I think the most important part of our organization is the human capital of people who are assisting in many capacities to enable collaboration to drive impactful solutions. We want to be a very different kind of NGO that works with many other organizations, takes on the bigger challenges, encourages collaboration, and increases invention to make faster progress on vexing challenges like the literacy rate or inequity in opportunities.
4. What makes the passion behind what you strive to continue to burn?
We believe kids are the future and have the capacity to solve all the challenges facing us. However, the opportunities for kids to gain the tools, knowledge, and resources, through education formal and informal and access to experts of all kinds around the world, are not equal. We learned this reality in a painfully personal way as we contemplated our daughter’s opportunities living in the US versus those she might have had growing up in her birth country. A kid’s dreams and opportunities should not depend on where in the world they are born and addressing this inequality is part of what drives our efforts. We are also driven in these efforts to connect our daughter to her birth country and be a part of creating a better future for her and all kids growing up there since we do view our family as Ethiopian now too in addition to American, Dutch (my heritage), and Greek (my husband’s).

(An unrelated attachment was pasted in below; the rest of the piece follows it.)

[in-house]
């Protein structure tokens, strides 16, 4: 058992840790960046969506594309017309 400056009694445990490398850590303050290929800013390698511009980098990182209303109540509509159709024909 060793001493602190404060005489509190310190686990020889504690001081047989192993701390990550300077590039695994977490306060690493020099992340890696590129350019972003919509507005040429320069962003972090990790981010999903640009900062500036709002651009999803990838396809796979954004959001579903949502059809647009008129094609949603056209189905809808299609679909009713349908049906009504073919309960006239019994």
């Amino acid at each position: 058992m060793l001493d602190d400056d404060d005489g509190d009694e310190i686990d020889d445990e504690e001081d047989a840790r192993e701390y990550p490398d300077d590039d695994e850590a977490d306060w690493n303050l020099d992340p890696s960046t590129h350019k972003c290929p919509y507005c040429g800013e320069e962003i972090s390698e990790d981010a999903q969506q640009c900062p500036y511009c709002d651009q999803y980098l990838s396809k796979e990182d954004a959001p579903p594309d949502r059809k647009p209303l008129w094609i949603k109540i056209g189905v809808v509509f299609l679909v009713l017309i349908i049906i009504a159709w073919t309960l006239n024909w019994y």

5. What is the message you would share with anyone reading this regarding the mission of your non-profit?
What seems impossible can become possible through resilient optimism, collaboration, and innovation. Dream BIG and then work on steps to make your dream come to life. Failing is part of the process and will educate you on what works and what might not be the best path. We are using our efforts in Ethiopia as an example that we hope will inspire others working there and around the globe to take on big challenges and work together to start to solve them, creating a better future for all.
6. What’s the biggest change your group has gone through since your inception?